Gil-Ho Kim is a Professor in the School of Electronic and Electrical Engineering of the Sungkyunkwan University (Korea). He has over twenty-five years experience in quantum magnetotransport of semiconductors, fabrication of two-dimensional materials, and analysis of quantum effects. He received his Ph.D. in Physics from the University of Cambridge, UK in 1998, was concerned with magnetotransport in low dimensional semiconductor structures. He joined the Sungkyunkwan University faculty in 2002, after serving as a senior researcher member at Electronics and Telecommunications Research Institute (ETRI), Korea.

Chao-Yang Lu

Chao-Yang Lu was born in November 1982 in Zhejiang, China. He obtained his Bachelor’s degree from the University of Science and Technology of China in 2004, and obtained his PhD in Physics from the Cavendish Laboratory, University of Cambridge in 2011. Shortly after being a Fellow of Churchill College, he returned to China and is currently a Professor of Physics at the University of Science and Technology of China, where he focuses on research on scalable quantum photonics, quantum computation, and quantum foundations. He published more than 70 articles in Reviews of Modern Physics, Science, Nature, Nature research journals, PNAS and PRL. His work on quantum teleportation was selected as by IOP Physics World as “Breakthrough of the Year 2015”. His work on single-photon source and boson sampling was selected by Optical Society of American as one of “Optics in 2016” and one of “Optics in 2017”. He has been awarded Young Qianren Talent, Hong Kong Qiushi Outstanding Young Scholars, National Natural Science Fund for Exceptional Young Scholars, First-Class National Natural Science Prize, OSA Fellow, and Fresnel Prize from the European Physical Society. For an updated publication list and citation, see https://scholar.google.co.uk/citations?user=0AJt_zEAAAAJ&hl=en

Paul Koenraad

Paul Koenraad has more than 30 years’ experience of research on III-V semiconductor heterostructures and is an expert on the application of scanning probe techniques in the study of nanostructures and impurities in semiconductors. More recently he started with Atom Probe Tomography at the Eindhoven University of Technology.  His work is focused on the spintronic, electronic and photonic properties of individual self-assembled nanostructures and single impurities in a semiconductor material.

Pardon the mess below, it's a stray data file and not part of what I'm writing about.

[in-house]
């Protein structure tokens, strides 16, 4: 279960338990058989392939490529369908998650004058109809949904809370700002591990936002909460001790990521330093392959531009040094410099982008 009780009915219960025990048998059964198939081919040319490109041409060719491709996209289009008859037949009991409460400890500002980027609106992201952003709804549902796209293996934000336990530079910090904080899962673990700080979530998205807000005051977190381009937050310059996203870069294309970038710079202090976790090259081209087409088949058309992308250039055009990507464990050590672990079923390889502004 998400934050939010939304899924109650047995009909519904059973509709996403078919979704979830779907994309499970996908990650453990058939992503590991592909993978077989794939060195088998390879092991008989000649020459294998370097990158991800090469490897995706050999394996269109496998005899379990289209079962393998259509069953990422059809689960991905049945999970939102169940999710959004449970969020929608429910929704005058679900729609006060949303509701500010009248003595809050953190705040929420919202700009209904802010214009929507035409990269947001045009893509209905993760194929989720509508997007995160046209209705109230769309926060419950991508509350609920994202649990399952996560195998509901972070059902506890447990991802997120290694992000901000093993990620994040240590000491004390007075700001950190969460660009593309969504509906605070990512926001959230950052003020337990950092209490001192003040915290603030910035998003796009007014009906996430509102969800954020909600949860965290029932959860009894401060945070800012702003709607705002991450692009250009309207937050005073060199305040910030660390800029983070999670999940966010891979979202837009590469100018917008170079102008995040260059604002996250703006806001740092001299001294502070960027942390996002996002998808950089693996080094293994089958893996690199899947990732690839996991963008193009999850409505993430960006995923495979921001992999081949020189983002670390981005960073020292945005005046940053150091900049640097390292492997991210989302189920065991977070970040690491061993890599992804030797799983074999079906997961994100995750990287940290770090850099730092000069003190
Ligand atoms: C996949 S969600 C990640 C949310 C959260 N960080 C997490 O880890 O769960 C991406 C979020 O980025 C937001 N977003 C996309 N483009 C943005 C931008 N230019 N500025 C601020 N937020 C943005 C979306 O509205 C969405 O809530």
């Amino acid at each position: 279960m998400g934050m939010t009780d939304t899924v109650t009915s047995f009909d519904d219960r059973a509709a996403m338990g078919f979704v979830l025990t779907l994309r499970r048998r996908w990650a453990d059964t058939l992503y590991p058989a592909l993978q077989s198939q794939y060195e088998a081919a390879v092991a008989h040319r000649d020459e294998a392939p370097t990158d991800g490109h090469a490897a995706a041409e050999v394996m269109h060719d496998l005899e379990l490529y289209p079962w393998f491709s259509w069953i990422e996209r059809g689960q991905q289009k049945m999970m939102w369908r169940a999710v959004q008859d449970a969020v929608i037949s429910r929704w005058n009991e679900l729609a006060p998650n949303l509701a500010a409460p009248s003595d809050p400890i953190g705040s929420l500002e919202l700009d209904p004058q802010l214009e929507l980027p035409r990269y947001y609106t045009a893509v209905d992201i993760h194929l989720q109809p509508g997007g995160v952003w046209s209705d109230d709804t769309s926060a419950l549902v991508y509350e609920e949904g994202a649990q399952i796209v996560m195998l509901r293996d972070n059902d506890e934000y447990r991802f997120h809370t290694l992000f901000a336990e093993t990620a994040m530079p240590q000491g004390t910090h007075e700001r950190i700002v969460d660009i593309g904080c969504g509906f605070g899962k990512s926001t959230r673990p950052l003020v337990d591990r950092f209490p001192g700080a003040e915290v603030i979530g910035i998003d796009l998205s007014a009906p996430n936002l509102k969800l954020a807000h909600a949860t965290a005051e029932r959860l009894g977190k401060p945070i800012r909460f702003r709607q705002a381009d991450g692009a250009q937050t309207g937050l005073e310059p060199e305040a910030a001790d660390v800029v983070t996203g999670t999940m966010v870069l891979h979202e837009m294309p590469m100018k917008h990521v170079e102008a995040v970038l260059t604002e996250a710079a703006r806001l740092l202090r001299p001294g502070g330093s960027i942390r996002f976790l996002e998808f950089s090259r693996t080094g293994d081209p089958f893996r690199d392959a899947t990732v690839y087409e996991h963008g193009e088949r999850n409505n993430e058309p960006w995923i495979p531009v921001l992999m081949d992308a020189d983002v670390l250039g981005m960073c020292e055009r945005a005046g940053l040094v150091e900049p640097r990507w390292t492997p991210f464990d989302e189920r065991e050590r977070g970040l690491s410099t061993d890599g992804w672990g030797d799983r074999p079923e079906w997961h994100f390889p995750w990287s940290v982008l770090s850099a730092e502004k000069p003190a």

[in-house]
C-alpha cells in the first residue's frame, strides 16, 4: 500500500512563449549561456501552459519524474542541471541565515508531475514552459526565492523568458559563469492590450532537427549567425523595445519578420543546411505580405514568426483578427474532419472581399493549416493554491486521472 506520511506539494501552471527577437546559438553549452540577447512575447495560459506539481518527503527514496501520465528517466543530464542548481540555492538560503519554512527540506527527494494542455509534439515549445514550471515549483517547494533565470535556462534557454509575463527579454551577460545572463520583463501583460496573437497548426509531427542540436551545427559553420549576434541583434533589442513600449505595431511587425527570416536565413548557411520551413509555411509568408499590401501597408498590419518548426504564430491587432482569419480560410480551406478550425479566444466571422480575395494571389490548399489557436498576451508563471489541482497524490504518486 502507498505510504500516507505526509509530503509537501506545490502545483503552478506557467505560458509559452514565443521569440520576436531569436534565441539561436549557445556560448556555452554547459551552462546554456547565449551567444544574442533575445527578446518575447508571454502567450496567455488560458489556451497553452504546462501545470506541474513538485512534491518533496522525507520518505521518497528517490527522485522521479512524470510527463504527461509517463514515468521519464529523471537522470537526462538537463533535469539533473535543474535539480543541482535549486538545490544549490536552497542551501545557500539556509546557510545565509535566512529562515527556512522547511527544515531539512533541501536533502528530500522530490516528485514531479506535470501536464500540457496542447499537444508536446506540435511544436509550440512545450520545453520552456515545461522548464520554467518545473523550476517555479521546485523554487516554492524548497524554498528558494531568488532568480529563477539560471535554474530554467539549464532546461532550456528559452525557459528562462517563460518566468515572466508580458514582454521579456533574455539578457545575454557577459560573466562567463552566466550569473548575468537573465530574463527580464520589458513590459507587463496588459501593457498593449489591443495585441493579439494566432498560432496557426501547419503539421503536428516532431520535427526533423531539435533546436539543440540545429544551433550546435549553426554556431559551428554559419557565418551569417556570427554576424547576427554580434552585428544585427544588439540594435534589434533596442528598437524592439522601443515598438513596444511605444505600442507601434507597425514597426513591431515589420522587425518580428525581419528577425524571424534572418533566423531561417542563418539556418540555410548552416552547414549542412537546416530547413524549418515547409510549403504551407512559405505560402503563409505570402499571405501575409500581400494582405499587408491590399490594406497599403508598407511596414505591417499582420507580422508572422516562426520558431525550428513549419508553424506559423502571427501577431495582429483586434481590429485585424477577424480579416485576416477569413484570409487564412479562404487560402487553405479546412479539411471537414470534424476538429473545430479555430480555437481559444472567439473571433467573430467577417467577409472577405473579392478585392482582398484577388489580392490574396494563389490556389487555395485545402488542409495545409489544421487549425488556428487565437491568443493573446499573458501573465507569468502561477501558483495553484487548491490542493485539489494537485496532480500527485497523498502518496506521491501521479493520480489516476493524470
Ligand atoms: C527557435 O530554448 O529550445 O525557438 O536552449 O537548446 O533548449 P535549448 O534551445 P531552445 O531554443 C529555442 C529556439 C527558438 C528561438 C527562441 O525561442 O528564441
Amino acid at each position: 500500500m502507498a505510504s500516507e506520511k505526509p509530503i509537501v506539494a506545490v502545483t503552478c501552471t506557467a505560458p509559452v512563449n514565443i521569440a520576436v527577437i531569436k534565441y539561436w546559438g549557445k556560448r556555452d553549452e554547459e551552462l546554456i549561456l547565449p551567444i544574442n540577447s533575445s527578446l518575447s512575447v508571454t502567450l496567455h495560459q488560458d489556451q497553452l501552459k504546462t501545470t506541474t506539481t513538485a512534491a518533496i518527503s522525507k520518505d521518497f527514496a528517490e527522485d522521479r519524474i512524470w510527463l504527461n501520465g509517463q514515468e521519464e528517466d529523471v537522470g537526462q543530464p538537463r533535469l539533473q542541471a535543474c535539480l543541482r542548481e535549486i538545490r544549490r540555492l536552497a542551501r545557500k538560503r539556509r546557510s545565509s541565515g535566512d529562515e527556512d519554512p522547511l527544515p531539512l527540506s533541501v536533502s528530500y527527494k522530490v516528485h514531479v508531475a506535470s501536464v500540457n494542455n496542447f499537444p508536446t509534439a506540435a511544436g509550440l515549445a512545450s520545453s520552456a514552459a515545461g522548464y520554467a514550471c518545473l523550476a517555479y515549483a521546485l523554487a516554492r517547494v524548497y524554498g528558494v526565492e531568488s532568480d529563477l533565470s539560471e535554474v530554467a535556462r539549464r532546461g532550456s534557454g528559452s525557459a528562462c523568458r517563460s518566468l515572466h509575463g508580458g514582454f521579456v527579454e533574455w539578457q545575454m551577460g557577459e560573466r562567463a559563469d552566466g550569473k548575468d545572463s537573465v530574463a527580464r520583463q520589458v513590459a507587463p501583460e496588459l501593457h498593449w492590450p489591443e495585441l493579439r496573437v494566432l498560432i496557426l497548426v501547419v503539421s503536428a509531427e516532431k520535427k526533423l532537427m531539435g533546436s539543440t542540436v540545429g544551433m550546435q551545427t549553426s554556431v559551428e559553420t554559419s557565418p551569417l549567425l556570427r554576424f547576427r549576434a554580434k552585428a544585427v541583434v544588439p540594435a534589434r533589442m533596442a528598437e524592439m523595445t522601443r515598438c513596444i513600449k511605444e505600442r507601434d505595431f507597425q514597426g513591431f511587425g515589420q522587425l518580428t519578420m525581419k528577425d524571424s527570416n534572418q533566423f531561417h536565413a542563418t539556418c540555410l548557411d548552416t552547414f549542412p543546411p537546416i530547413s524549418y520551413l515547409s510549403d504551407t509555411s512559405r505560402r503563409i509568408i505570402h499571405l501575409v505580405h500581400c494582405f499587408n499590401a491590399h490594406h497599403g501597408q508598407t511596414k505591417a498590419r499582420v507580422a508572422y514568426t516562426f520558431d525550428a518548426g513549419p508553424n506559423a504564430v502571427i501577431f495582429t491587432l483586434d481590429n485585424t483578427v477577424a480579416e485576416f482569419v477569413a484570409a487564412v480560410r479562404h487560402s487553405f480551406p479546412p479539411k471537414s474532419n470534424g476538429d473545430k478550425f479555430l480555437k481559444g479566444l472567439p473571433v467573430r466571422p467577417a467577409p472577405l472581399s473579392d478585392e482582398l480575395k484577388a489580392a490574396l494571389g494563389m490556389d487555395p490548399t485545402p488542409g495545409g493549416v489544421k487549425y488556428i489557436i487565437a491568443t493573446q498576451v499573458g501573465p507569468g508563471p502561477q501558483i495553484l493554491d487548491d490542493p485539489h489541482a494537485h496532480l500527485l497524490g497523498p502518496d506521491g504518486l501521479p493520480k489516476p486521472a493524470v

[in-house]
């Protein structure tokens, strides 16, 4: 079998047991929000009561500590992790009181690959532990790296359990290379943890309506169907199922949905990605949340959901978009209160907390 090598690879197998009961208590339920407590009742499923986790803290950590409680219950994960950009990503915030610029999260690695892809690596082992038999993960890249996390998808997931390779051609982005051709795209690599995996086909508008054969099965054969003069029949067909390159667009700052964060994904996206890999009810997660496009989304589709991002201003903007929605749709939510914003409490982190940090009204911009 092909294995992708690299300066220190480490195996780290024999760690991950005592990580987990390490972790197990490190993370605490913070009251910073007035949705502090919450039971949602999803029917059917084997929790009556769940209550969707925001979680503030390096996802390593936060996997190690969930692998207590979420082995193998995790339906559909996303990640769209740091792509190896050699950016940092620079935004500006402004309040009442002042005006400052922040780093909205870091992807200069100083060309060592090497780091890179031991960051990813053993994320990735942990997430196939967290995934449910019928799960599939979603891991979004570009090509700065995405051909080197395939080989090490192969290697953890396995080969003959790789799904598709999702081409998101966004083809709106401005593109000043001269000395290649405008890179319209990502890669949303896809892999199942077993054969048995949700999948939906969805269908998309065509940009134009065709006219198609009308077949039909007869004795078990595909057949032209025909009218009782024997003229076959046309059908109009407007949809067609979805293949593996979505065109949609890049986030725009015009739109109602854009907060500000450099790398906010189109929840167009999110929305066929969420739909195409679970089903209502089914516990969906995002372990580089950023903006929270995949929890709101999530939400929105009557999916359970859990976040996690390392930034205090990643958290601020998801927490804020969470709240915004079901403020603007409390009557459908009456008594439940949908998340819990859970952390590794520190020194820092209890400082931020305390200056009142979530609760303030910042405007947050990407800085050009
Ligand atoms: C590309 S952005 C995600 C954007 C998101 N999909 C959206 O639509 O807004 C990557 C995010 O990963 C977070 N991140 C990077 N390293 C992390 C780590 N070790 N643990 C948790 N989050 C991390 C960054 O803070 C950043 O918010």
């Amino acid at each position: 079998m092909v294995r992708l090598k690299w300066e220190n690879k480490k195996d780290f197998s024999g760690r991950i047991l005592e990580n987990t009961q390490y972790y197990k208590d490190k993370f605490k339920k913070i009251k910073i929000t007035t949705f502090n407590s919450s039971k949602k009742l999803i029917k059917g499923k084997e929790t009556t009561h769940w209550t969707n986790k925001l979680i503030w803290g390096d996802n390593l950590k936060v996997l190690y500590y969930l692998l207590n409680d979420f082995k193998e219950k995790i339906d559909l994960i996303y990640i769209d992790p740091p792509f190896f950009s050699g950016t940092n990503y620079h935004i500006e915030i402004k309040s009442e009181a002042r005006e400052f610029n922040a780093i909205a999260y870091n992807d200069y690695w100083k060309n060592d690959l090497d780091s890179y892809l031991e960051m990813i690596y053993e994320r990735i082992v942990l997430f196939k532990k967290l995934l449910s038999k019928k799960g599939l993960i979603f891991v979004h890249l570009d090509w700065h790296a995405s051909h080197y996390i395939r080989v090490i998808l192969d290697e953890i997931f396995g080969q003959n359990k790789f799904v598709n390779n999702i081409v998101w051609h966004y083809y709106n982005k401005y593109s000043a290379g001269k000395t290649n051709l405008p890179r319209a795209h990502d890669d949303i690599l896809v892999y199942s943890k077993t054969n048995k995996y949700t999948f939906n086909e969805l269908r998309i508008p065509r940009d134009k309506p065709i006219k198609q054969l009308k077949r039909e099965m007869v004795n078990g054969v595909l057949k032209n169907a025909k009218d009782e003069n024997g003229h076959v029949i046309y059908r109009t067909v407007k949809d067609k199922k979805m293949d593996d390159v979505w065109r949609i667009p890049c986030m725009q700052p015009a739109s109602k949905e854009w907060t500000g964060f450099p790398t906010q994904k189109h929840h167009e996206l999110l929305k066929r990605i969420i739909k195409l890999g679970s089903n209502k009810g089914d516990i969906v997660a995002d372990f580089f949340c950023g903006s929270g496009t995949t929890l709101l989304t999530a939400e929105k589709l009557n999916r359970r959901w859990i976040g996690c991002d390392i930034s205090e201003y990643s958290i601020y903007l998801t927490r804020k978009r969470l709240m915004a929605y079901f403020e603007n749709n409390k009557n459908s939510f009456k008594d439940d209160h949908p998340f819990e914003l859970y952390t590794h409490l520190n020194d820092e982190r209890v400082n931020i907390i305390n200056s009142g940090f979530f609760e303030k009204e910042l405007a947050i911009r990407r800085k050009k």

Prof Anna Fontcuberta i Morral

Prof. Anna Fontcuberta i Morral leads the Laboratory of Semiconductor Materials at EPFL (Switzerland) since 2008. Before this, she performed her habilitation in Physics at the TU Munich (Germany) and her PhD in Materials Science at Ecole Polytechnique (France). Between her PhD and Habilitation she spent some time at Caltech as a postdoc and to co-start the company Aonex Technologies with Prof. Harry Atwater. Her field of expertise is the synthesis of novel semiconductor materials and nanostructures, with an emphasis in compound semiconductors for next generation of solar cells and quantum computers. 

Valeria Nicolosi

More information will be available shortly.

Prof Rachel Oliver

Rachel Oliver is Professor of Materials Science at Cambridge University and Director of the Cambridge Centre for Gallium Nitride.  Her research interests focus on the nanoscale structure of nitride materials and devices and how this structure may be engineered and exploited.  Her achievements include the development of the first single photon source based on InGaN and the first atom probe tomography analyses of nitride materials.   Professor Oliver is also an enthusiastic advocate for women in science, and founded the Robinson College Women in Science Festival.

Prof Hong-Gyu Park